Harrogate has a strong and varied economy. The conference and exhibition industry is the focus of the town’s business, with Harrogate International Centre the third largest fully integrated conference and exhibition centre in the UK, and one of the largest in Europe. It brings in over £150 million to the local economy every year and attracts in excess of 350,000 business visitors annually. Eating out is popular in Harrogate, and the town well served by restaurants. Parliament Street and Cheltenham Parade are lined with many independent and chain restaurants.
On 5 July 2014, Harrogate served as the finish line of the first stage of the Tour de France. The event attracted record crowds to the town centre and was televised to a global audience. British cyclist Mark Cavendish was forced to exit the race when he crashed a few metres from the finish line and suffered a dislocated shoulder. A March 2013 survey from the British property website Rightmove ranked Harrogate as the “happiest place” to live in the United Kingdom, an acclaim repeated in 2014 and 2015. Harrogate District Hospital also has the best cancer care of any hospital in England.
#6 – Kingston Upon Hull
Annual Visitors: 4.8 Million
In the early 21st-century spending boom before the late 2000s recession the city saw large amounts of new retail, commercial, housing and public service construction spending. Tourist attractions include the historic Old Town and Museum Quarter, Hull Marina and The Deep, a city landmark. The redevelopment of one of Hull’s main thoroughfares, Ferensway, included the opening of St. Stephen’s Hull and the new Hull Truck Theatre.
Spectator sports include Championship football and Super League Rugby. The KC Stadium houses Hull City football club and Hull FC rugby club and Craven Park rugby club Hull Kingston Rovers. Hull is also home to the English Premier Ice Hockey League Hull Pirates. In 2013, it was announced that Hull would be the 2017 UK City of Culture.
#5 – Sheffield
Annual Visitors: 6.5 Million
A third of the City of Sheffield lies within the Peak District national park. This means there are more than 250 parks, woodlands and gardens in the city, and an estimated 2 million trees, giving Sheffield the highest ratio of trees to people of any city in Europe. The Sheffield Walk of Fame in the City Centre honours famous Sheffield residents past and present in a similar way to the Hollywood version. There are about 1,100 listed buildings in Sheffield, of these, only five are Grade I listed.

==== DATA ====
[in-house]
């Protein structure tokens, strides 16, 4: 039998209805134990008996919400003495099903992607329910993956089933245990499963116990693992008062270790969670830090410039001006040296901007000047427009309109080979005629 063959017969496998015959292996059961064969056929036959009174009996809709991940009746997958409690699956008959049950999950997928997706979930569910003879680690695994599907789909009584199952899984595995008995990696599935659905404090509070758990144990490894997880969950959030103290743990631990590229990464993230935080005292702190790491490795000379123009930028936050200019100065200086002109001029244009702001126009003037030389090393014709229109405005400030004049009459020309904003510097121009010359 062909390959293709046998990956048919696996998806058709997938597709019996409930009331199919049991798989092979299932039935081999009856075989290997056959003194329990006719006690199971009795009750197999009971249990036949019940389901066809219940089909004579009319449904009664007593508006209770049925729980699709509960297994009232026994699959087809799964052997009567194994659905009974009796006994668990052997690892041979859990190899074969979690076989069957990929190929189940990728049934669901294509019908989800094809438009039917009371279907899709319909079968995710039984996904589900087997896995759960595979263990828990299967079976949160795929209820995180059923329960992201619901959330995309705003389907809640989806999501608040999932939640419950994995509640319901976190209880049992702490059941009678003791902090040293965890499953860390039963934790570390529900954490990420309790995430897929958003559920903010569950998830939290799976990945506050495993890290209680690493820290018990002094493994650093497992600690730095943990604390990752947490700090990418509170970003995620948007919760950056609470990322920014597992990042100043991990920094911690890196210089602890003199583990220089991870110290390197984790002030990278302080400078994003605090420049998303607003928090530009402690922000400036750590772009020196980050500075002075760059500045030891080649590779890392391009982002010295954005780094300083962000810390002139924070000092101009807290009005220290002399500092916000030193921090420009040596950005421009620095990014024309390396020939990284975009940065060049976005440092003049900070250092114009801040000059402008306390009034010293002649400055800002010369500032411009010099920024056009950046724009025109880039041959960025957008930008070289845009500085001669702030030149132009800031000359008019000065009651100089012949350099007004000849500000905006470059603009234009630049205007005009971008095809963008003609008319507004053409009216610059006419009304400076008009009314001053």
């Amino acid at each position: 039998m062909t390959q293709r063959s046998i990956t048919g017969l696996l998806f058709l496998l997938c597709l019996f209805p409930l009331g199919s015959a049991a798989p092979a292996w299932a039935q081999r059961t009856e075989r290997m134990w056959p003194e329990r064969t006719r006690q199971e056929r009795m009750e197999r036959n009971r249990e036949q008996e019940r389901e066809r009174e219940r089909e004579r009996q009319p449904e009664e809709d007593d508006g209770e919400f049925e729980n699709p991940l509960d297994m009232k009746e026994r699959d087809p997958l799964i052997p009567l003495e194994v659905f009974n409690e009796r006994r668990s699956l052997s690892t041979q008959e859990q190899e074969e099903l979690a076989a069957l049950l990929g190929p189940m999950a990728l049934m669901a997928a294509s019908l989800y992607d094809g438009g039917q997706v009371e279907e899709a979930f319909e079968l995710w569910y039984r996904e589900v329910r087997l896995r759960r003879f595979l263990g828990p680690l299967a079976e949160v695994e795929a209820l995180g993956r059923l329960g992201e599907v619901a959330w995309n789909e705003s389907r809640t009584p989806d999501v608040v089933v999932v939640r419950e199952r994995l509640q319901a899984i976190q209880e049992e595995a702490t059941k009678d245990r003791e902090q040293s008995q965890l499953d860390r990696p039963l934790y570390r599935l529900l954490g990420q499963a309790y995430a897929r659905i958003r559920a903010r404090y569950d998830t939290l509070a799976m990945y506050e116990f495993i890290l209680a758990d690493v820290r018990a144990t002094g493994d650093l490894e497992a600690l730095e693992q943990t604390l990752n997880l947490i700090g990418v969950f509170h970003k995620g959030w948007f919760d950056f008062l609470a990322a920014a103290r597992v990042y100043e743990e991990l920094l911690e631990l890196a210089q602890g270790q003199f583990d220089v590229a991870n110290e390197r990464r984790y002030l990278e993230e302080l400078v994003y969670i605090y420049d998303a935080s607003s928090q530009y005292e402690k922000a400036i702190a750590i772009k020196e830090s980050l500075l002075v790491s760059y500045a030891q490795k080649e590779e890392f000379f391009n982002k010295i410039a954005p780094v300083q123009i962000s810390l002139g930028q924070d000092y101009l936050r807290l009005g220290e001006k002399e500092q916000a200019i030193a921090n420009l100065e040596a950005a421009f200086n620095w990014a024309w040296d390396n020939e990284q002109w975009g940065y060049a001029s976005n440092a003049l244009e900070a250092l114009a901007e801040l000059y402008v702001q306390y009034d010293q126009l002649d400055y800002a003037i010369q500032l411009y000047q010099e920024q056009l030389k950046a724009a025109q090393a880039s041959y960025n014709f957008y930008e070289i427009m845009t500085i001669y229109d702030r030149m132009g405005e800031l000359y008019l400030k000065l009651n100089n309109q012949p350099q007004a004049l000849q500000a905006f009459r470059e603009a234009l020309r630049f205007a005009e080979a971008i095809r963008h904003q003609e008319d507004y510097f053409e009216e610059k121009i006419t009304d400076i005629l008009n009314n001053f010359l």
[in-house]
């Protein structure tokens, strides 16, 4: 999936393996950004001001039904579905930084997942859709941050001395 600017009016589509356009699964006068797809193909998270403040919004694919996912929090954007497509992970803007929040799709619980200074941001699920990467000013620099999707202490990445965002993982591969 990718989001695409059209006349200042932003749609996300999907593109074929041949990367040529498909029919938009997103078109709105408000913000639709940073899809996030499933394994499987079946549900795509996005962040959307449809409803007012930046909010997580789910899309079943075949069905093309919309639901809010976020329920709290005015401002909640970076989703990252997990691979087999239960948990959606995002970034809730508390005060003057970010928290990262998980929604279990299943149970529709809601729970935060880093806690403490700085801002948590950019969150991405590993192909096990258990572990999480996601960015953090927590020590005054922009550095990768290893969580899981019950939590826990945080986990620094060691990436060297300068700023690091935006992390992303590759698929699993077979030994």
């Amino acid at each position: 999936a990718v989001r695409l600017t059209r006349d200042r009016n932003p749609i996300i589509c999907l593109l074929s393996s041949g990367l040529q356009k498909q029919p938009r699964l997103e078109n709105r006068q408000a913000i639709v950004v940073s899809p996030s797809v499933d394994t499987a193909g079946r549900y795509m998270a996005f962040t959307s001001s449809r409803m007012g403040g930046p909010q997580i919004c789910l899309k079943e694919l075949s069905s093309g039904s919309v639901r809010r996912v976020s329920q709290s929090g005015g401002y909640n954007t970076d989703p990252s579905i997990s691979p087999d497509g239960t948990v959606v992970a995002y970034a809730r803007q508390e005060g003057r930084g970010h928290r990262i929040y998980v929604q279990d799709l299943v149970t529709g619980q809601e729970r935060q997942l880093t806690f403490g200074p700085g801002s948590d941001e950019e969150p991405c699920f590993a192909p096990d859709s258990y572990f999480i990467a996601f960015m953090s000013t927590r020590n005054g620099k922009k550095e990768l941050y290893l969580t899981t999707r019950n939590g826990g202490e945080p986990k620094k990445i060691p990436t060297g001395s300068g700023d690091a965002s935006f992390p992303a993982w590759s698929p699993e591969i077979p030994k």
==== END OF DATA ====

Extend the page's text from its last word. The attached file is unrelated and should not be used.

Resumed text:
Sheffield has been home to several well-known bands and musicians, with a notably large number of synthpop and other electronic bands originating from the city. In 1999, the National Centre for Popular Music, a museum dedicated to the subject of popular music, was opened in the city. It was not as successful as was hoped, however, and later evolved to become a live music venue.
#4 – York
Annual Visitors: 6.8 Million
The City of York offers a wealth of historic attractions, of which York Minster is the most prominent, and a variety of cultural and sporting activities making it a popular tourist destination for millions. York was voted European Tourism City of the Year by European Cities Marketing in June 2007 beating 130 other European cities to gain first place, surpassing Gothenburg in Sweden (second) and Valencia in Spain (third). York was also voted safest place to visit in the 2010 conde nast readers traveller awards.
York Minster, the largest Gothic cathedral in Northern Europe, dominates the city. York Castle, a complex of buildings ranging from the medieval Clifford’s Tower to the 20th century entrance to the York Castle Museum. York is noted for its numerous churches and pubs. Most of the remaining churches in York are from the medieval period. St William’s College behind the Minster, and Bedern Hall, off Goodramgate, are former dwelling places of the canons of the Minster.